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Abstract

The major cause of the increased tissue-type plasminogen activator activity during orthotopic liver transplantation is still unclear. Both the lack of hepatic clearance of tissue-type plasminogen activator in the anhepatic period and increased endothelial release from the graft on reperfusion have been proposed as the major causes. Heterotopic liver transplantation avoids the resection of the host liver and is a useful model to help differentiate between these two possibilities. In this study the fibrinolytic system was evaluated in 10 orthotopic liver transplantations, 18 heterotopic liver transplantations and a control group of 10 partial hepatic resections.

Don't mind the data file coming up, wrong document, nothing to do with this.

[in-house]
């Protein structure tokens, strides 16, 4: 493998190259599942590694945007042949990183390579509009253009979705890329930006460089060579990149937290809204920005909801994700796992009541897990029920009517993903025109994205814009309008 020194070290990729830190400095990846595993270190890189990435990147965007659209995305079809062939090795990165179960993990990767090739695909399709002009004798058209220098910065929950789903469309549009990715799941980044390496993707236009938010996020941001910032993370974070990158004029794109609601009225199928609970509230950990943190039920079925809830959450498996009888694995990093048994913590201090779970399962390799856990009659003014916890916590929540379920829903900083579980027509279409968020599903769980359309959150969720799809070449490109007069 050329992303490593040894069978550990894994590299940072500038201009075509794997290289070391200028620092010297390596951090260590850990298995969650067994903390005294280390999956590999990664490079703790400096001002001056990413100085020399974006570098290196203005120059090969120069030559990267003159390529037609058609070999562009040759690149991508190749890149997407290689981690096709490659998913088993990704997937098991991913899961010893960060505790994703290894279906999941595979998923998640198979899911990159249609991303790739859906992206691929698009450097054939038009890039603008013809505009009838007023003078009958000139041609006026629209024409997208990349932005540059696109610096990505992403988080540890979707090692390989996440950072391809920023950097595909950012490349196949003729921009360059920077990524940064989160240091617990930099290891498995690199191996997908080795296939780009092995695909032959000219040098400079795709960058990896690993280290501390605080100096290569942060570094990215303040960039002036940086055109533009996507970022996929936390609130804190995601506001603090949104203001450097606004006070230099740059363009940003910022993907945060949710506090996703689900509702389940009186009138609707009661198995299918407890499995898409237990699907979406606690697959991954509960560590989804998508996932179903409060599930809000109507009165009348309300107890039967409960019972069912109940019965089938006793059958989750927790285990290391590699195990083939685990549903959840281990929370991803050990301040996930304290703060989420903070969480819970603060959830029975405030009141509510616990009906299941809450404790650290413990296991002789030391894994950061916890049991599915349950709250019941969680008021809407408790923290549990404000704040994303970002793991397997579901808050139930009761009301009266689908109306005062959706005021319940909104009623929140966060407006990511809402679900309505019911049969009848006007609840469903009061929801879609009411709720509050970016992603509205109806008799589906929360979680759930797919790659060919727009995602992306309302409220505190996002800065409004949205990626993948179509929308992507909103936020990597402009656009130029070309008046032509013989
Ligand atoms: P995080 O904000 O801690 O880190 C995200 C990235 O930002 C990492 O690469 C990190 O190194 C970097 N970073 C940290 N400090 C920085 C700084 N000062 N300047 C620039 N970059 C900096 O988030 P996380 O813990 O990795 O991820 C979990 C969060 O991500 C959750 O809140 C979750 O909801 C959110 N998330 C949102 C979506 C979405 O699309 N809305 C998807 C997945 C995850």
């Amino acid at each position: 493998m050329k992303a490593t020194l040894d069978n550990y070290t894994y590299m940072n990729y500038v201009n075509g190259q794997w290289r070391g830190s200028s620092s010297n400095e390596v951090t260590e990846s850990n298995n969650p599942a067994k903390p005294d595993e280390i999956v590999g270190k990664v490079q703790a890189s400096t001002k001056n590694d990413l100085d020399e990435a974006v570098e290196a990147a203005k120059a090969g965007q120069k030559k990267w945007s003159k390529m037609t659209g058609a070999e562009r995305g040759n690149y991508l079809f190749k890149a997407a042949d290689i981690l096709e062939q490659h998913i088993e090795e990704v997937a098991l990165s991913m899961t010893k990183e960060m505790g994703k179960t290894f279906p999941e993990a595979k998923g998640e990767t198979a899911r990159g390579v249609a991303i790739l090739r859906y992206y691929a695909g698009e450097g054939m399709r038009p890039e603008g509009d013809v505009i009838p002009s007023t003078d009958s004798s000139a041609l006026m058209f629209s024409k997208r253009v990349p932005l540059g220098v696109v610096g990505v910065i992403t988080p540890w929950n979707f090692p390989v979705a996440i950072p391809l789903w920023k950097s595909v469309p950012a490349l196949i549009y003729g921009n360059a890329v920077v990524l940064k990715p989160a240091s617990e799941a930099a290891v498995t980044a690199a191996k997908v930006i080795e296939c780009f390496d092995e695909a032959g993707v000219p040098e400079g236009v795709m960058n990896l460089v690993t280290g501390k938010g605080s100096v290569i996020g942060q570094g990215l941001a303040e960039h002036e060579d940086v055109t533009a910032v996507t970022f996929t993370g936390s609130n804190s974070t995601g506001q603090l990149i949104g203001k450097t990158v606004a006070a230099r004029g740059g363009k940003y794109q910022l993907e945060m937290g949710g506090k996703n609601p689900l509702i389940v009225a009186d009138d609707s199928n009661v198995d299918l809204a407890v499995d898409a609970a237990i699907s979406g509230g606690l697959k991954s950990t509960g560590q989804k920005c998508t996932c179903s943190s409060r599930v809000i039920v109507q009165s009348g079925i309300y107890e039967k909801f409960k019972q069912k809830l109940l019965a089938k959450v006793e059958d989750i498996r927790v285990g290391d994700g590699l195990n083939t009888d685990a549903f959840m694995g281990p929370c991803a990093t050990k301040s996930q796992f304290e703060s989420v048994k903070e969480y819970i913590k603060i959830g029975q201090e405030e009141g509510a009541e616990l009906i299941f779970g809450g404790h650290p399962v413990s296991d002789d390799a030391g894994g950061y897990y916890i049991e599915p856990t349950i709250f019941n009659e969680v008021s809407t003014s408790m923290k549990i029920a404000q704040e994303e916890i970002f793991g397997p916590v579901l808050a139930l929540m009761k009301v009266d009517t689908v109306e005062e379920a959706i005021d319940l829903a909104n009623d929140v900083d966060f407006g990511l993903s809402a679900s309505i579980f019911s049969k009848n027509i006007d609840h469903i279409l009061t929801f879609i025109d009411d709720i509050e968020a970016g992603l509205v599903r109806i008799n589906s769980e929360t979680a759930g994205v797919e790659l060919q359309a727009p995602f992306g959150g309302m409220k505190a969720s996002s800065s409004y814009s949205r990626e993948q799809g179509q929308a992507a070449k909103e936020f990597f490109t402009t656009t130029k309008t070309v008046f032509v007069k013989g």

A marked increment in tissue-type plasminogen activator activity, from 0.2 to 5.2 IU/ml (p <0.02), was observed during the anhepatic period of orthotopic liver transplantation, which rapidly normalized after reperfusion. In contrast, tissue-type plasminogen activator activity levels remained normal in heterotopic liver transplantation and partial hepatic resections. In orthotopic liver transplantation and in heterotopic liver transplantation no increase occurred in tissue-type plasminogen activator activity after reperfusion. The first venous hepatic outflow after reperfusion did not contain elevated tissue-type plasminogen activator activity levels. Plasma degradation products of fibrin and fibrinogen increased during the anhepatic period of orthotopic liver transplantation (from 2.60 to 8.80 μg/ml [p <0.008] and from 0.40 to 1.60 μg/ml [p <0.04], respectively) and remained elevated thereafter. In heterotopic liver transplantation and partial hepatic resections these levels remained low.

In conclusion, the lack of hepatic clearance during the anhepatic period is probably the most important factor in the evolution of increased tissue-type plasminogen activator activity during orthotopic liver transplantation. (HEPATOLOGY 1992;16:404–408.)